Local wildfire fighter awed by his challenge out West
Dressed in his firefighting clothes, Spencer Dixon shows on a map where he fought wildfires during the past two weeks.(The Vicksburg Post/MELANIE DUNCAN)
[9/07/2001]Walls of flame are so awesome they must be seen to be believed, said a Warren County man back from battling one of 12 now-burning Western wild lands.
“There was a point where a lot of folks were speechless, just watching the fire,” said Spencer Dixon, 34 and a five-year veteran of the Mississippi Forestry Commission.
He left two weeks ago as part of the 20-person Mississippi crew and used hand tools to help fight the Werner Peak Complex fire near Whitefish, Mont. The Mississippians were among more than 800 people from around the country deployed at Werner and Moose peaks.
The walls of flame reach a quarter-mile or more into the air and make a person seem awfully small in comparison, he said.
Firefighters worked from dawn to dusk cutting and pruning trees to rob the advancing fire of fuel. Several homes and camps were lost during the fire, but saving the others meant a lot to Dixon.
“If you can save it or even protect it, it made a difference to me,” he said.
He said the gratitude people showed firefighters for their efforts also made a difference.
“Sometimes you have, just have, to let it (the fire) take its course and do the best you can,” Dixon said. “Life and property are the first things.” But, he said, sometimes, the flames can be contained.
Nearly 64,000 acres have burned at the Moose peak fire, described as 5 percent contained.
Across the West, the number of large fires, acres burned, firefighters and support personnel have fallen in the past two weeks. Fires have dropped from 32 to 12, acreage involved has dropped from 331,000 to 203,000.
“We are definitely making some progress,” said Rose Davis of the National Interagency Fire Center in Boise, Idaho. The fires are a nearly annual phenomenon. Cooler weather and more rain is expected over several western states today that could bring some relief.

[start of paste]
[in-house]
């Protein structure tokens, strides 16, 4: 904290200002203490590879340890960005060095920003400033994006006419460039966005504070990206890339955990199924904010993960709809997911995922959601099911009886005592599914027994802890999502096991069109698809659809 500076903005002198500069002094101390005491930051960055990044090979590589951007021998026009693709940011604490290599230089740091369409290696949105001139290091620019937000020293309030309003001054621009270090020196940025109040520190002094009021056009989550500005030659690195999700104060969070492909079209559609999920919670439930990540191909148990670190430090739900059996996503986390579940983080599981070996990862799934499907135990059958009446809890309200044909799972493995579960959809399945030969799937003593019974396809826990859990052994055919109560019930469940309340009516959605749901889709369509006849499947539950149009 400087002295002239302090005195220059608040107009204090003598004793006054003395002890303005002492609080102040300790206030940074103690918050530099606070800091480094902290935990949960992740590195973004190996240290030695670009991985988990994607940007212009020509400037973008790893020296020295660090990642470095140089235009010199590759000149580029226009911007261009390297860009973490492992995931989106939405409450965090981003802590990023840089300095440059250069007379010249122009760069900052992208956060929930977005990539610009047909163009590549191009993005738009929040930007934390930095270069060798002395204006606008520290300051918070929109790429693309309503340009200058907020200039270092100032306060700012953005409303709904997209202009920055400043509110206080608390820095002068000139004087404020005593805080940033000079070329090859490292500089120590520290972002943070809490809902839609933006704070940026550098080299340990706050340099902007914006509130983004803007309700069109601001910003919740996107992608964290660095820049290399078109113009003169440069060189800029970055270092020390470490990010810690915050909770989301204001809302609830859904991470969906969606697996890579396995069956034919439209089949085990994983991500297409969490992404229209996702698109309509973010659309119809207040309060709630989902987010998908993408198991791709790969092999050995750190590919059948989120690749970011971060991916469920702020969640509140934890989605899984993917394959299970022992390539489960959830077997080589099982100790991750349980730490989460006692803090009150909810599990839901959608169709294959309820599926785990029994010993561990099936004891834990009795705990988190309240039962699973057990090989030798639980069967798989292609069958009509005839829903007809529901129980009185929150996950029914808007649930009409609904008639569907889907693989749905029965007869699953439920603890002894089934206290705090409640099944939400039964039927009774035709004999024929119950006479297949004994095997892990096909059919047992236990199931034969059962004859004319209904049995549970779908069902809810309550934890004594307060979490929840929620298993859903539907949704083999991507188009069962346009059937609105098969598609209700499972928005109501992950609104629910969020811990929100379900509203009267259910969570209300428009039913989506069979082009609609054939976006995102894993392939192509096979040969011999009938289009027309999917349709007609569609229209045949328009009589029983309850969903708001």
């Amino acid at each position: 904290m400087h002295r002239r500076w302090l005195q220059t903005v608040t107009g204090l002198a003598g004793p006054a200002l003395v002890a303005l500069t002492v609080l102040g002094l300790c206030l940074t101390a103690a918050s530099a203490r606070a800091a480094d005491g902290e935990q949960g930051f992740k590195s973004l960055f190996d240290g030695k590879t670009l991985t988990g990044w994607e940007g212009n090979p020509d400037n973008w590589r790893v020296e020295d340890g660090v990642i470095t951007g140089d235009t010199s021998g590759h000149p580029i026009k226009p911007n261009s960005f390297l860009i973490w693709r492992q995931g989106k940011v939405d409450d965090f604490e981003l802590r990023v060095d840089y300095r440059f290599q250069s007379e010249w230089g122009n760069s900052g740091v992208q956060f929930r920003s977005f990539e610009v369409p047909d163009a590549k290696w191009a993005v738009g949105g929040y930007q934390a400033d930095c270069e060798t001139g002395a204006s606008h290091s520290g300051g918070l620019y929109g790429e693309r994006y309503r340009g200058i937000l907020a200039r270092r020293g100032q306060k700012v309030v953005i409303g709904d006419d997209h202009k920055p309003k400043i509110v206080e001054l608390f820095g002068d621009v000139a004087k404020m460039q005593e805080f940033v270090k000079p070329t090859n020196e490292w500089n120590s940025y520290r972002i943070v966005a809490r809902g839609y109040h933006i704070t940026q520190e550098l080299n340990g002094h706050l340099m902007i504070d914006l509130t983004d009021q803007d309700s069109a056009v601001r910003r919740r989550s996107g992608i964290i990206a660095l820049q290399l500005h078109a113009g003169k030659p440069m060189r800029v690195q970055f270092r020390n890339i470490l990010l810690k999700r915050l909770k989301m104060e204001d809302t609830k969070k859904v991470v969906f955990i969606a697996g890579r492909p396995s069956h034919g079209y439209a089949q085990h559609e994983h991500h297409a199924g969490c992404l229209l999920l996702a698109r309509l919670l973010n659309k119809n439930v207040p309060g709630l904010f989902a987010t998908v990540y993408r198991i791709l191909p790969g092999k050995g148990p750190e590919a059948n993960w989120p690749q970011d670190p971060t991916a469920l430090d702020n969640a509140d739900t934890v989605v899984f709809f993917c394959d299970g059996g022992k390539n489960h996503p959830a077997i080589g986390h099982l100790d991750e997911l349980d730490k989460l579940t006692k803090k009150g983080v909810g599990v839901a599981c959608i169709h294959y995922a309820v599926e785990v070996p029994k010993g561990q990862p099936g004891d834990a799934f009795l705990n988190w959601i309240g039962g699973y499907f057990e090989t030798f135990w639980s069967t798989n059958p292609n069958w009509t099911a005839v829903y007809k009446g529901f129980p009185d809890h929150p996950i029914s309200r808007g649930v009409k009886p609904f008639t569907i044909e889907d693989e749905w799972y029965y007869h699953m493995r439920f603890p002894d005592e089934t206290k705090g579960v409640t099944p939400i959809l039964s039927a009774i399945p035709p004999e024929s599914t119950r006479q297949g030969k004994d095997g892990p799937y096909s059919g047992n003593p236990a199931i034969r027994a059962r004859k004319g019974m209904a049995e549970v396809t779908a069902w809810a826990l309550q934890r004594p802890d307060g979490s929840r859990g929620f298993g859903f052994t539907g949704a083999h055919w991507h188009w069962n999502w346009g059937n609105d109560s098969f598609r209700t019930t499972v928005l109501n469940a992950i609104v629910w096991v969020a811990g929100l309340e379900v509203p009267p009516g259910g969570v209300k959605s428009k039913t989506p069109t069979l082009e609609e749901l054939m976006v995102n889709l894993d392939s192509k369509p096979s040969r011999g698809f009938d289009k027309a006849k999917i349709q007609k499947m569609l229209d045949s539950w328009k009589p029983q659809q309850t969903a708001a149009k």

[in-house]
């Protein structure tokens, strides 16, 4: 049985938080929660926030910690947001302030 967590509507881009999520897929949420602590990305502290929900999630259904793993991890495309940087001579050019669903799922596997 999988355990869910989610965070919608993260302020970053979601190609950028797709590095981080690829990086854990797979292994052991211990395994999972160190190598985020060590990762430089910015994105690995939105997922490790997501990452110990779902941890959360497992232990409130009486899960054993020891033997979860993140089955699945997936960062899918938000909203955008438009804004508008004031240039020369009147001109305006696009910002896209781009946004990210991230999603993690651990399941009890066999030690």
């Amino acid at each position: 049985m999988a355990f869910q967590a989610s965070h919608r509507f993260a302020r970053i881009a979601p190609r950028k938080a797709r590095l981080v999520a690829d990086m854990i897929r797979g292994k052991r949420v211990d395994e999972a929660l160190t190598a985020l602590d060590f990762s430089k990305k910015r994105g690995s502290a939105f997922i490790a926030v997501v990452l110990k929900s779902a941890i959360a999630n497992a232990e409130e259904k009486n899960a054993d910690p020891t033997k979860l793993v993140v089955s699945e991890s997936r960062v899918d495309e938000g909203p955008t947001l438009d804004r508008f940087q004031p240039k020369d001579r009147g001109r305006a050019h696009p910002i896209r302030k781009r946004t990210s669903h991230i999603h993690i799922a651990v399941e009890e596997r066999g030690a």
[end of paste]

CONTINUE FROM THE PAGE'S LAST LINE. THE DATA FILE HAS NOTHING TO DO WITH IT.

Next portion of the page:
Crews from around the nation join late-summer efforts, sometimes with fatal consequences. Dixon said his group’s close call occurred when a road leading out of their camp was cut off by the fire, so their bus had to take an alternate route on a road bordered by flames.
“You could feel the heat, it was intense,” Dixon said. “If we would have waited a little longer we would have been cut off.”
Harold Anderson, spokesman for the MFC, said another Mississippian, Albert Daniels of Hancock County, who worked as a helicopter crewman in Montana, returned Tuesday. Two other employees, Rita Beckam of Philadelphia and Billy Rawls of Tupelo, left to be initial attack dispatchers for two western fires. Beckam went to Salmon-Challis National Forest near Ketchum, Idaho, and Rawls went to Winnemucca field office in Nevada.
In addition to the firefighters from MFC, one employee of Delta National Forest has returned from her two-week duty. Stephanie Allison, a 28-year-old wildlife biologist from Yazoo City, was sent to a fire near Dunlap, Calif. She returned a week ago. Of the other two Delta employees who were on standby last month, Ed Moody, a 27-year-old wildlife technician, left Aug. 28 for Livingston, Mont., as part of a helicopter crew, and David Lawrence, a 26-year-old forestry technician, remains on standby.
MFC crew members must pass a physical test that includes running two miles in 11 minutes and walking three miles carrying a 45-pound pack. Members of the crew also must attend individual fire studies, formal training and work on interagency wildfires.